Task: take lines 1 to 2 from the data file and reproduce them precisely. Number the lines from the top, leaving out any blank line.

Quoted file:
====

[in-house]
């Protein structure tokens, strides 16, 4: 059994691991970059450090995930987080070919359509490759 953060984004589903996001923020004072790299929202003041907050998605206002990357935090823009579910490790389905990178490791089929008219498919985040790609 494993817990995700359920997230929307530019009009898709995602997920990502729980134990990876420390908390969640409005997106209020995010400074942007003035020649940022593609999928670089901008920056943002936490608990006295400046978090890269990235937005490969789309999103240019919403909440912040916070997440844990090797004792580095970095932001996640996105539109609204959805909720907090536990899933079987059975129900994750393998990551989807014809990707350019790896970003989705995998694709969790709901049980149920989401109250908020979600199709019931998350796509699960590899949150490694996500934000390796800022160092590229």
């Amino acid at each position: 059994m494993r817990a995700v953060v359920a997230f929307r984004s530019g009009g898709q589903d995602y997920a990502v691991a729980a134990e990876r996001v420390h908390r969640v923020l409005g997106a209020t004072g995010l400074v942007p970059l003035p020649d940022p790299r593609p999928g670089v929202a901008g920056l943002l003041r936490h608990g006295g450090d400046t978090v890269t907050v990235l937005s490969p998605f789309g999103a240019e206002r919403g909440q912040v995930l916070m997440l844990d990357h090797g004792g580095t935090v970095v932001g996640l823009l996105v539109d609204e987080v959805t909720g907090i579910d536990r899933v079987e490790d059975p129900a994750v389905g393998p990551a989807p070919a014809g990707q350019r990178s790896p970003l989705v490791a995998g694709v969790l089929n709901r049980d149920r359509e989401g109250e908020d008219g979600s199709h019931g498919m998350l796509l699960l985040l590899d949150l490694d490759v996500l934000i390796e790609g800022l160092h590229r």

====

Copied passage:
[in-house]
């Protein structure tokens, strides 16, 4: 059994691991970059450090995930987080070919359509490759 953060984004589903996001923020004072790299929202003041907050998605206002990357935090823009579910490790389905990178490791089929008219498919985040790609 494993817990995700359920997230929307530019009009898709995602997920990502729980134990990876420390908390969640409005997106209020995010400074942007003035020649940022593609999928670089901008920056943002936490608990006295400046978090890269990235937005490969789309999103240019919403909440912040916070997440844990090797004792580095970095932001996640996105539109609204959805909720907090536990899933079987059975129900994750393998990551989807014809990707350019790896970003989705995998694709969790709901049980149920989401109250908020979600199709019931998350796509699960590899949150490694996500934000390796800022160092590229």